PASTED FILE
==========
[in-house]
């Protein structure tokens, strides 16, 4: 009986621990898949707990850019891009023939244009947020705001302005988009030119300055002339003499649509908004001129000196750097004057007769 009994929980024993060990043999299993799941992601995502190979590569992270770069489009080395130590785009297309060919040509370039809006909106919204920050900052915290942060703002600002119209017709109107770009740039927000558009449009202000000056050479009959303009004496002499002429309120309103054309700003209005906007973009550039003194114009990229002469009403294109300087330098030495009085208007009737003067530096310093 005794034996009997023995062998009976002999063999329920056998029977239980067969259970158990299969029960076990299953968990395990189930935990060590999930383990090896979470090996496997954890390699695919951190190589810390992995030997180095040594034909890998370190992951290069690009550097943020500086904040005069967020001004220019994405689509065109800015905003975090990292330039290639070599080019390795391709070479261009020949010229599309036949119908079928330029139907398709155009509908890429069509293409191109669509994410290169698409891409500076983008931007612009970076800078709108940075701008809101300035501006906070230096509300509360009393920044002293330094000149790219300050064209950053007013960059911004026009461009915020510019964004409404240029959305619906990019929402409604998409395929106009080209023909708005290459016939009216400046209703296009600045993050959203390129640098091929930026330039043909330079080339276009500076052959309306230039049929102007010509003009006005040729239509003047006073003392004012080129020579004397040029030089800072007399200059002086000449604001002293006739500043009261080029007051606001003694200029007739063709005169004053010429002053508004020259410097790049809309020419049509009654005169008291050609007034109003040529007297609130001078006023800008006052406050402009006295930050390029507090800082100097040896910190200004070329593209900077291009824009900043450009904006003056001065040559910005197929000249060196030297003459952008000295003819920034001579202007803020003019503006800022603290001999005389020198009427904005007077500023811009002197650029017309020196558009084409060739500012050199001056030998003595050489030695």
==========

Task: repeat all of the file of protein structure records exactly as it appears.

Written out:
[in-house]
């Protein structure tokens, strides 16, 4: 009986621990898949707990850019891009023939244009947020705001302005988009030119300055002339003499649509908004001129000196750097004057007769 009994929980024993060990043999299993799941992601995502190979590569992270770069489009080395130590785009297309060919040509370039809006909106919204920050900052915290942060703002600002119209017709109107770009740039927000558009449009202000000056050479009959303009004496002499002429309120309103054309700003209005906007973009550039003194114009990229002469009403294109300087330098030495009085208007009737003067530096310093 005794034996009997023995062998009976002999063999329920056998029977239980067969259970158990299969029960076990299953968990395990189930935990060590999930383990090896979470090996496997954890390699695919951190190589810390992995030997180095040594034909890998370190992951290069690009550097943020500086904040005069967020001004220019994405689509065109800015905003975090990292330039290639070599080019390795391709070479261009020949010229599309036949119908079928330029139907398709155009509908890429069509293409191109669509994410290169698409891409500076983008931007612009970076800078709108940075701008809101300035501006906070230096509300509360009393920044002293330094000149790219300050064209950053007013960059911004026009461009915020510019964004409404240029959305619906990019929402409604998409395929106009080209023909708005290459016939009216400046209703296009600045993050959203390129640098091929930026330039043909330079080339276009500076052959309306230039049929102007010509003009006005040729239509003047006073003392004012080129020579004397040029030089800072007399200059002086000449604001002293006739500043009261080029007051606001003694200029007739063709005169004053010429002053508004020259410097790049809309020419049509009654005169008291050609007034109003040529007297609130001078006023800008006052406050402009006295930050390029507090800082100097040896910190200004070329593209900077291009824009900043450009904006003056001065040559910005197929000249060196030297003459952008000295003819920034001579202007803020003019503006800022603290001999005389020198009427904005007077500023811009002197650029017309020196558009084409060739500012050199001056030998003595050489030695």